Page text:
What helps and what hinders the independent mobility of non-driving teens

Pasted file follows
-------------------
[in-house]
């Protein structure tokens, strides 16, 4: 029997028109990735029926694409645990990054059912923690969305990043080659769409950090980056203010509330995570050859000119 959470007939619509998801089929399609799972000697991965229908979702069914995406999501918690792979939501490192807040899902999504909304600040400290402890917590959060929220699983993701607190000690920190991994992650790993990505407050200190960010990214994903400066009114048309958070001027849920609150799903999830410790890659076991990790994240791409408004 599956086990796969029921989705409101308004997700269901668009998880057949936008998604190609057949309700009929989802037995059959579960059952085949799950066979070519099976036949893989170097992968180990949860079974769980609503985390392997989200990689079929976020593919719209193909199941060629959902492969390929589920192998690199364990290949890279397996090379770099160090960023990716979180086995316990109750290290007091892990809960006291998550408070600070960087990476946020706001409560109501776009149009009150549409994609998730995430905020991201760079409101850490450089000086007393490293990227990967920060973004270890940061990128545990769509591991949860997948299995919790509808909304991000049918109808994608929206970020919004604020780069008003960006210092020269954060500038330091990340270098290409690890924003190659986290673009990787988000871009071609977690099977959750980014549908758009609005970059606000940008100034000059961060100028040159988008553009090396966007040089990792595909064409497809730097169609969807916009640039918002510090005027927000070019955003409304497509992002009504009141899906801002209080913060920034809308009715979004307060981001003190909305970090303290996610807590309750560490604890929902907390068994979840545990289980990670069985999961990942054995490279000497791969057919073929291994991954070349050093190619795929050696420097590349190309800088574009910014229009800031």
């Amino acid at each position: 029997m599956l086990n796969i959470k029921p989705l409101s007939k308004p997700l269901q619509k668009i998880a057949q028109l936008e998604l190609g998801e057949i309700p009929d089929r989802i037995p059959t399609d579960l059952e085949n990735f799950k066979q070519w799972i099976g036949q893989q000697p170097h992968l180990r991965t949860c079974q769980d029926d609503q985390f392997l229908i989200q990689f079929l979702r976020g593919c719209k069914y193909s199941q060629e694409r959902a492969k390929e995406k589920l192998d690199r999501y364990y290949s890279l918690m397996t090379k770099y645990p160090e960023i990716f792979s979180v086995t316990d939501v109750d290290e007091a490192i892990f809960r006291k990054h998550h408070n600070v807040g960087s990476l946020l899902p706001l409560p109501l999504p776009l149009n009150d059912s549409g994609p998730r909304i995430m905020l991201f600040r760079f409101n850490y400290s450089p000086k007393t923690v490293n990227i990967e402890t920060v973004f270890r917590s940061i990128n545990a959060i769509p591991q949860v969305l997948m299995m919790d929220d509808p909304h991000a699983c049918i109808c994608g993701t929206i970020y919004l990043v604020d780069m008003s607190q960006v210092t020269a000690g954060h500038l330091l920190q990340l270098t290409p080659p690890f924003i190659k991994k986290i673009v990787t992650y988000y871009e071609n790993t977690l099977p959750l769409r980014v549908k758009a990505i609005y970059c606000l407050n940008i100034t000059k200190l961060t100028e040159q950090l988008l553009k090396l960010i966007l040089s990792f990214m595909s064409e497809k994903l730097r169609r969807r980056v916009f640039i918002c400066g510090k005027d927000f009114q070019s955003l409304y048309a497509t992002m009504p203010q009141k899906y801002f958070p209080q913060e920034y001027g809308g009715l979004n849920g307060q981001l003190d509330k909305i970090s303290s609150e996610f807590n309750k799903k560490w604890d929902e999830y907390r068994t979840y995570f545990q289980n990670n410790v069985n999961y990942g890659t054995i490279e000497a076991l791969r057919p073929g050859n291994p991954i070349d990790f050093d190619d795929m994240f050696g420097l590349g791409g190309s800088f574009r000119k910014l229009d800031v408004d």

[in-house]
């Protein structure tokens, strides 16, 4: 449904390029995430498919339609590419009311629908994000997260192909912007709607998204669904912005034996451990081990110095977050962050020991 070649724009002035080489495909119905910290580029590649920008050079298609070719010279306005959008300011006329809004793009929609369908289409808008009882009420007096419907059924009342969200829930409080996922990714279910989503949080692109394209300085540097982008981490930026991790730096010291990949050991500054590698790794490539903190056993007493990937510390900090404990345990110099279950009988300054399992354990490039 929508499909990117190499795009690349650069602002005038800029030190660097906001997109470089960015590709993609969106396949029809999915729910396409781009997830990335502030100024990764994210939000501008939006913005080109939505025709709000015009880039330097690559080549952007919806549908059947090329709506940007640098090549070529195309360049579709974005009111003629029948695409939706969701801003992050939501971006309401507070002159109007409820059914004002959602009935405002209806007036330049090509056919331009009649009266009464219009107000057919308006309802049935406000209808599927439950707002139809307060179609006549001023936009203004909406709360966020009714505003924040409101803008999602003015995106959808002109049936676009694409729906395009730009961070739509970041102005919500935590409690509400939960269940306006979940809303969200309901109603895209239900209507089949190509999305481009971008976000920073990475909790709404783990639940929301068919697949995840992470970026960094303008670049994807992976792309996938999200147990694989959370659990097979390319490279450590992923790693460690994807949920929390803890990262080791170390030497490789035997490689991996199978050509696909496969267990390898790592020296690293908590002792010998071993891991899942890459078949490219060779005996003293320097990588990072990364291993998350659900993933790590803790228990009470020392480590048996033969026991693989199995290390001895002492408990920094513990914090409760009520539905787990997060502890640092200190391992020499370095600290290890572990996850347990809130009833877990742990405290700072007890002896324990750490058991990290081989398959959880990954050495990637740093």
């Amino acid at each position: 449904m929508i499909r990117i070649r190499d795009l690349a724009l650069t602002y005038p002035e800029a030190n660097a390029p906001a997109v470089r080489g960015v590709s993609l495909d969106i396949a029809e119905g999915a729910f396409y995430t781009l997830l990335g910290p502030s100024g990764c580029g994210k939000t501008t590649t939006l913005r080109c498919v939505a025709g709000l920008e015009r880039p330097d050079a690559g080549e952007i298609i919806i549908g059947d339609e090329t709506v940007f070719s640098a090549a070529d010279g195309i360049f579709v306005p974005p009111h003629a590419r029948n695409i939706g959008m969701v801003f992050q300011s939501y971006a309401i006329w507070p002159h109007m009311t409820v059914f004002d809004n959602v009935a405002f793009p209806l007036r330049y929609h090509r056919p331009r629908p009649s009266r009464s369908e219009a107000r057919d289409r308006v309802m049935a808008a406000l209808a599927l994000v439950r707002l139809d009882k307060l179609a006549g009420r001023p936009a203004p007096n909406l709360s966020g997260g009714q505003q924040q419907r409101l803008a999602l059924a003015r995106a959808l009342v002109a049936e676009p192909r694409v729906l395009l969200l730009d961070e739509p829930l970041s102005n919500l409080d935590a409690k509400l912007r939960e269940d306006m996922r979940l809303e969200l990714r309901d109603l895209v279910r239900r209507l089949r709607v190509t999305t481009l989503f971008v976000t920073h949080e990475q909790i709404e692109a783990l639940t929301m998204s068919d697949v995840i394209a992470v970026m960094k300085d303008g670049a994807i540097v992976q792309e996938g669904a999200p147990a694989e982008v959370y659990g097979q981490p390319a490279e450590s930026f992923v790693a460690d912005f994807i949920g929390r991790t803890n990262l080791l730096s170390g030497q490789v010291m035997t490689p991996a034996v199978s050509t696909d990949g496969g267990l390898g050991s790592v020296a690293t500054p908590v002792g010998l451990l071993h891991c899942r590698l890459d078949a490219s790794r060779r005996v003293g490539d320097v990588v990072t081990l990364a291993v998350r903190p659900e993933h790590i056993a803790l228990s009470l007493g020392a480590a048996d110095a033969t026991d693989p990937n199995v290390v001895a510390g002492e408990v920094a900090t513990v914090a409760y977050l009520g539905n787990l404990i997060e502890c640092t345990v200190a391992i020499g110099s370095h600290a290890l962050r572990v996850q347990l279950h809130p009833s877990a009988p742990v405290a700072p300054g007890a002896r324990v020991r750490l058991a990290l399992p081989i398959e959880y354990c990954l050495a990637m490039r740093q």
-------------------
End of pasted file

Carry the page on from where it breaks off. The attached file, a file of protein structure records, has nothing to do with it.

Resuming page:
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Independent travel on the part of young teens has seen a dramatic drop over the past 30 years. Pre-driving teens are increasingly reaching destinations via an automobile typically driven by parents or adults instead of by bicycle and walking. This phenomenon is one factor contributing to substantial growth in non-work auto travel (leading to traffic congestion) and it is further associated with less independent and physical activity on the part of young teens (potentially leading to ill-health). Using in-depth interviews combined with a travel diary specifically developed for the thirteen-, fourteen-, and fifteen-year-old cohort, this research seeks to understand the decline in independent travel and what facilitates and prevents young teens from traveling independently. The travel diary was administered to 31 young teens in the Austin, Texas area and those respondents subsequently were interviewed to interpret and expand upon the diary information. Results of the interviews suggest a complex web of factors influencing the travel behavior of young teens. Besides lack of desirable destinations, teens faced physical barriers such as streets without continuous sidewalks, steep hills, and long distances on vi unshaded streets. But parental and peer influence were also found to be significant in shaping travel preferences and behaviors. Parents directly shape teen travel through what they allow and forbid their children to do and the example they set by the modes they use. Teens find reliance on chauffeured trips to school and other destinations to be convenient and socially reinforced by peers. This exploratory effort contributes to a better understanding of the preferences and constraints that are shaping teen travel behavior and adult non-work trips. The teenoriented travel diary developed for this research can be easily used in a larger quantitative study that would enable researcher to learn more about the travel of this important group. However, the results of this dissertation research suggest factors beyond those traditionally addressed in transportation planning are influential, therefore, future research should examine the nature of parental influence on the independent travel of young teens as well as how specific elements of the built environment may influence independent travel.